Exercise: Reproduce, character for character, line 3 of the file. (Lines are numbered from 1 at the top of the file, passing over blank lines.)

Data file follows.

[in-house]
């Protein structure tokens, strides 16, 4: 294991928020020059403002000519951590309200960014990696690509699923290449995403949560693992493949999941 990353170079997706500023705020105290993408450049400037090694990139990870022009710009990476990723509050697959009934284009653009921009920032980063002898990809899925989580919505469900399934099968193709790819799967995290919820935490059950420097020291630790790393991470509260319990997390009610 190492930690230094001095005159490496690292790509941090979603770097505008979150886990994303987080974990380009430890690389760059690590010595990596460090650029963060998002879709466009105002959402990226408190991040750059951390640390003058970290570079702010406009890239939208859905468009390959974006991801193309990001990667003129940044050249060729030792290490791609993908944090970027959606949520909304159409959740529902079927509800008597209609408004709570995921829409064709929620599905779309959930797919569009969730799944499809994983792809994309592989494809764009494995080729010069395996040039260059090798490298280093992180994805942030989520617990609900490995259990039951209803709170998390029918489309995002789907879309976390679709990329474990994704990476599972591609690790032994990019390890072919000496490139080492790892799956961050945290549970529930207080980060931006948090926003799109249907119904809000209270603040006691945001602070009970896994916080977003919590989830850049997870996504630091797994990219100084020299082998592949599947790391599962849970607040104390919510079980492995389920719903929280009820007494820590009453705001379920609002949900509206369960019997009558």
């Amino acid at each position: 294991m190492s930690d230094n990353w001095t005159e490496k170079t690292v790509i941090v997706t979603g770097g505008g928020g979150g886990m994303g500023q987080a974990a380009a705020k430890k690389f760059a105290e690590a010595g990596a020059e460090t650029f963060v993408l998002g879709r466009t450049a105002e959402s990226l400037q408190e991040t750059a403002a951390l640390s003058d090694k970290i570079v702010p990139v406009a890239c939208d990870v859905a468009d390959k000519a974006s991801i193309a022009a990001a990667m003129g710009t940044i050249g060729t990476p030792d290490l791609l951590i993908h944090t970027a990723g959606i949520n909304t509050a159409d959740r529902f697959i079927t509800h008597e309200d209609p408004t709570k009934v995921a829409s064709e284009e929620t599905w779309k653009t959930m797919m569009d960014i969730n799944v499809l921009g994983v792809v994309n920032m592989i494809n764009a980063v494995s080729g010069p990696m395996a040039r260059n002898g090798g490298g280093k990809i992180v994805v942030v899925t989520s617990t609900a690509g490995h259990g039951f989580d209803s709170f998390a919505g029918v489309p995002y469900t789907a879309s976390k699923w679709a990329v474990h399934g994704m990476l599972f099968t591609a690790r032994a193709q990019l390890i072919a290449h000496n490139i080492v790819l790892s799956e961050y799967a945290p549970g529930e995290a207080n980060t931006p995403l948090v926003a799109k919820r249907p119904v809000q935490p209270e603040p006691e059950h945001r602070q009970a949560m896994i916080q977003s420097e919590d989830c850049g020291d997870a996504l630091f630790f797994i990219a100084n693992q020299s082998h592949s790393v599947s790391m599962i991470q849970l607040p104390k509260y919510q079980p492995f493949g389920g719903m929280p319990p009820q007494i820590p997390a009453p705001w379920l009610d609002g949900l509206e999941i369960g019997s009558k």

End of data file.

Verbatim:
């Amino acid at each position: 294991m190492s930690d230094n990353w001095t005159e490496k170079t690292v790509i941090v997706t979603g770097g505008g928020g979150g886990m994303g500023q987080a974990a380009a705020k430890k690389f760059a105290e690590a010595g990596a020059e460090t650029f963060v993408l998002g879709r466009t450049a105002e959402s990226l400037q408190e991040t750059a403002a951390l640390s003058d090694k970290i570079v702010p990139v406009a890239c939208d990870v859905a468009d390959k000519a974006s991801i193309a022009a990001a990667m003129g710009t940044i050249g060729t990476p030792d290490l791609l951590i993908h944090t970027a990723g959606i949520n909304t509050a159409d959740r529902f697959i079927t509800h008597e309200d209609p408004t709570k009934v995921a829409s064709e284009e929620t599905w779309k653009t959930m797919m569009d960014i969730n799944v499809l921009g994983v792809v994309n920032m592989i494809n764009a980063v494995s080729g010069p990696m395996a040039r260059n002898g090798g490298g280093k990809i992180v994805v942030v899925t989520s617990t609900a690509g490995h259990g039951f989580d209803s709170f998390a919505g029918v489309p995002y469900t789907a879309s976390k699923w679709a990329v474990h399934g994704m990476l599972f099968t591609a690790r032994a193709q990019l390890i072919a290449h000496n490139i080492v790819l790892s799956e961050y799967a945290p549970g529930e995290a207080n980060t931006p995403l948090v926003a799109k919820r249907p119904v809000q935490p209270e603040p006691e059950h945001r602070q009970a949560m896994i916080q977003s420097e919590d989830c850049g020291d997870a996504l630091f630790f797994i990219a100084n693992q020299s082998h592949s790393v599947s790391m599962i991470q849970l607040p104390k509260y919510q079980p492995f493949g389920g719903m929280p319990p009820q007494i820590p997390a009453p705001w379920l009610d609002g949900l509206e999941i369960g019997s009558k």